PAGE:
I often get asked about what camera / lens I use, so I thought I’d put all of my gear, thoughts and advice on photography on one page for easy reference.
First, let me say that I firmly believe a camera and lenses are just tools. The photographer’s vision and skill are far more important to making a photograph than the equipment they use.
That said, if you have solid photography skills and a good eye, the right camera can definitely help you achieve the photograph you have in your mind. That’s where having the right equipment comes in handy.
Read on for my thoughts and preferences in camera gear, but please keep a few things in mind as you read:
- I’ve been into photography for 7+ years. I did not buy all of this equipment overnight and I do not recommend that you do either.
- Food photography is not my main focus when I buy my equipment. I consider myself a nature photographer first, a food photographer second. Your needs may vary.
- Most of my advice will apply to dSLRs (digital Single Lens Reflex cameras) because that’s what I shoot with and I feel like that’s what most people are interested in. There is a bit about point-and-shoot type cameras in the ‘Camera Alternatives’ section, though.
- I am not an all-knowing camera expert. I only know what I use and what I have experience with. I can tell you why I bought my gear, but I can’t tell you if the latest and greatest Sony or Pentax are better because I haven’t used them myself.
- I shoot with Canon gear. Nikons may be awesome and amazing and magical (or not), but that’s not what I have so I can’t say anything about them.
- I’m writing this with the assumption that you want to invest in your photography as a long term hobby / endeavor. If you think you may just have fun with photography for a year or two before moving on to something else, feel free to ignore my advice.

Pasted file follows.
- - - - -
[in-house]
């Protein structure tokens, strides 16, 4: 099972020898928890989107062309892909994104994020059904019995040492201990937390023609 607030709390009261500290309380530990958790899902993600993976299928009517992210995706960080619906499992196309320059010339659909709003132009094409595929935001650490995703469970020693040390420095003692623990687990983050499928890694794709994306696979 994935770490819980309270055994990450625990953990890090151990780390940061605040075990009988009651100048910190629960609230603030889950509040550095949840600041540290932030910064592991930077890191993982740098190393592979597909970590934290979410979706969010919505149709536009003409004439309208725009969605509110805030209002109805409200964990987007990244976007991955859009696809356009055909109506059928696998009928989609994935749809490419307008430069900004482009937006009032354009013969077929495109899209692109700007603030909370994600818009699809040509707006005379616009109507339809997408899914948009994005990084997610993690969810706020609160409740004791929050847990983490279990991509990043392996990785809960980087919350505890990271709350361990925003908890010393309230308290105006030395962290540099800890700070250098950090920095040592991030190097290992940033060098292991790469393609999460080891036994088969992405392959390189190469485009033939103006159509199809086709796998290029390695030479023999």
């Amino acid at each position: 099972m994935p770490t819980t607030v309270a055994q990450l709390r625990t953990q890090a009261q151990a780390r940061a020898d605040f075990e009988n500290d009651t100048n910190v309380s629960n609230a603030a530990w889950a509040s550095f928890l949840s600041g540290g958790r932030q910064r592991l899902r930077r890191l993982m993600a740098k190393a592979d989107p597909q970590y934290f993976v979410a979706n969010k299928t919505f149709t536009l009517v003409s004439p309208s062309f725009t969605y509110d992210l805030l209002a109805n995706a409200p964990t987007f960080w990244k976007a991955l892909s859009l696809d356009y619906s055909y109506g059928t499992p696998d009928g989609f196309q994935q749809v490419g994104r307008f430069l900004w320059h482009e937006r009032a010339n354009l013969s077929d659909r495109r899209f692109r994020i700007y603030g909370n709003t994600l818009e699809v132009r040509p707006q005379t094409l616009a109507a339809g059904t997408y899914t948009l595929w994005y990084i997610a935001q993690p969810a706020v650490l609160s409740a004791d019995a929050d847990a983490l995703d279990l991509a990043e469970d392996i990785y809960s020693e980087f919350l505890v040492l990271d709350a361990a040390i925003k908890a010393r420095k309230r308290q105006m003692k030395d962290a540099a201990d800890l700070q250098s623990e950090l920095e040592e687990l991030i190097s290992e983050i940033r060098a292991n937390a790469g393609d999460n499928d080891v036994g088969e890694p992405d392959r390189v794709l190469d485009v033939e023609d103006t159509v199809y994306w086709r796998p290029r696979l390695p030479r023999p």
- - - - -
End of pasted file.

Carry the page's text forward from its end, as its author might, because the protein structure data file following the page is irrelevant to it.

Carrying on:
My typical set-up for food photography
No, don’t scroll back up. You didn’t miss the Camera(s) section. It’s below the Lenses section for a reason.
If you only listen to one piece of advice I give, let it be this one:
Buy the best glass (lenses) you can afford.
Today’s dSLRs are all high quality. Even the most introductory, basic dSLRs are high resolution cameras capable of taking great photos straight out of the box. So my advice to you, especially if you are on a budget, is to spend your money on getting great lenses while buying the least expensive camera that will suit your needs. Lenses stay the same for many years while camera bodies are constantly improving. Personally, I find it makes more sense to invest in good glass up front, then upgrade my camera body as time and budget allows.
That said, these are the two lenses I use most often to shoot food photography:
This is my favorite all-purpose lens. I’ve used it for just about every kind of photography, from portraits and weddings to landscapes and food photography. At 24mm, it’s wide enough to shoot a tablesetting or overhead shot, and at 70mm stopped down to f2.8 there’s an eye-pleasing amount of bokeh for close-ups.